independent– A new study to assess the population of birds in the wild has found there could be close to 50 billion individuals around the world – about six for every human on Earth.
The research, published in the journal PNAS, applied citizen science and an artificial intelligence algorithm to estimate the abundance of each of the 9,700 known bird species, including flightless avians like the emu and penguin, currently in the wild.
According to the team of scientists, including those from the University of New South Wales (UNSW) in Australia, the study was able to compile a dataset covering almost all (92 per cent) bird species currently alive.
“Humans have spent a great deal of effort counting the members of our own species – all 7.8 billion of us. This is the first comprehensive effort to count a suite of other species,” study co-author Will Cornwell, an ecologist at UNSW, said in a statement.
The results revealed that only four species belonged to what the researchers call “the billion club” – birds with an estimated global population of over a billion.
The house sparrow tops this exclusive group with an estimated population of 1.6 billion, the study found.
The other three species in “the billion club” include the European starling (1.3 billion), the ring-billed gull (1.2 billion) and the barn swallow (1.1 billion).
At the other end of the spectrum, the scientists say around 12 per cent of the species included in the study are highly endangered, with just 5,000 individuals or less remaining in the wild. Among them are the Chinese crested tern, the noisy scrub-bird, and the invisible rail.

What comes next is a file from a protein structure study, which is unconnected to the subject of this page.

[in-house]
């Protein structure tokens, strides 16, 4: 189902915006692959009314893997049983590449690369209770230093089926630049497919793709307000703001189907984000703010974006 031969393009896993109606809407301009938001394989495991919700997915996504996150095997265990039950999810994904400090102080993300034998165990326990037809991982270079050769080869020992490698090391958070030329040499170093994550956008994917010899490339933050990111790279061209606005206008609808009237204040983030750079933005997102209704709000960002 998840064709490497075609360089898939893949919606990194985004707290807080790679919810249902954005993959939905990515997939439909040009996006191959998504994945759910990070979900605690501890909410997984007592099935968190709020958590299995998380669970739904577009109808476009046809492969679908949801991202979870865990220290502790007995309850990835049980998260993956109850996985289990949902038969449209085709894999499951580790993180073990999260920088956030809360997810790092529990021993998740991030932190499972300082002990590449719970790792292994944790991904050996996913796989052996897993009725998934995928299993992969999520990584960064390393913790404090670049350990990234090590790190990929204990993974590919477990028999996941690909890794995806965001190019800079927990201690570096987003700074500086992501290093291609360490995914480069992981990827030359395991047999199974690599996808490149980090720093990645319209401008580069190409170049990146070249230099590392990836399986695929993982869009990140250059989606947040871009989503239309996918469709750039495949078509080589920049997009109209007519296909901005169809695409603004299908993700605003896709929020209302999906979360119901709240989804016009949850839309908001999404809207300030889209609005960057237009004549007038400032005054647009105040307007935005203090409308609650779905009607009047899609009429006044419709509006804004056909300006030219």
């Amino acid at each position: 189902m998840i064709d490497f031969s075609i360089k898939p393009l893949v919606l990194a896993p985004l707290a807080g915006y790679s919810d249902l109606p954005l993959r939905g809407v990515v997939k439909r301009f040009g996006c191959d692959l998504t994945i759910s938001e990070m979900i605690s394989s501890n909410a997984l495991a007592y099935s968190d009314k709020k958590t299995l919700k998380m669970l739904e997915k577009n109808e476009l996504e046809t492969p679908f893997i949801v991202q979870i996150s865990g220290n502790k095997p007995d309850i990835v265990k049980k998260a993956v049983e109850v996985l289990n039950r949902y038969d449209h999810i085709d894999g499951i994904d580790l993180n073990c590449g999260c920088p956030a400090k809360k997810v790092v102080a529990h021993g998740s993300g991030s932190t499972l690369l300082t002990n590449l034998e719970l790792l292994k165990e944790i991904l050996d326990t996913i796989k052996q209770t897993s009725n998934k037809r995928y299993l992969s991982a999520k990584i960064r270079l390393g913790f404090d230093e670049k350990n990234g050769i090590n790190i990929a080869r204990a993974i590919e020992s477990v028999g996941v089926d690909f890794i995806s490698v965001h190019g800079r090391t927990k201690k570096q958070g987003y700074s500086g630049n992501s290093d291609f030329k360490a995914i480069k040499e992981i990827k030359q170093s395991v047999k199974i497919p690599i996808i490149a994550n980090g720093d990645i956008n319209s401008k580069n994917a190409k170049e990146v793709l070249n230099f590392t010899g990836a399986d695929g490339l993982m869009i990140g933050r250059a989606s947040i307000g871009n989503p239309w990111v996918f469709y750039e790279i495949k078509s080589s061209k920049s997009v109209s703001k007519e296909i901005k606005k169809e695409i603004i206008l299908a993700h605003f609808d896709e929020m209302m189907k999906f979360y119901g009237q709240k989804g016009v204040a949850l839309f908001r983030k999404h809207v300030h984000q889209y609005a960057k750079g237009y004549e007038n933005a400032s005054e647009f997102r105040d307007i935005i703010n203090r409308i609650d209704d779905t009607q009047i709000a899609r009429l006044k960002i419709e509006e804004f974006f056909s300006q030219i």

“It was surprising that only a few species dominate the total number of individual birds in the world,” study co-author Corey Callaghan, who is currently based at the German Centre for Integrative Biodiversity Research (iDiv) Halle-Jena-Leipzig, said in a statement.
In the research, the scientists combined data from close to a billion bird sightings logged on eBird – an online database of bird observations from citizen scientists – along with data from detailed case studies where available.
They then developed an AI algorithm to estimate the actual global population of each of the bird species.
While there were geographical sampling biases in some places across the world, the scientists say the findings “represent the best-available data we currently have for many species.”
Some data bias from the method may come as citizen scientists who document the sightings of birds tend to seek out rarer species, and in some cases a species is so rare the individual birds are rarely spotted, the researchers said.
“While this study focuses on birds, our large-scale data integration approach could act as a blueprint for calculating species-specific abundances for other groups of animals,” Dr Callaghan said.
The scientists believe similar efforts to estimate the global bird population across species need to be repeated and refined to keep tabs on biodiversity especially as human-caused changes to the world continue to intensify.
“We’ll be able to tell how these species are faring by repeating the study in five or 10 years. If their population numbers are going down, it could be a real alarm bell for the health of our ecosystem,” Dr Cornwell said.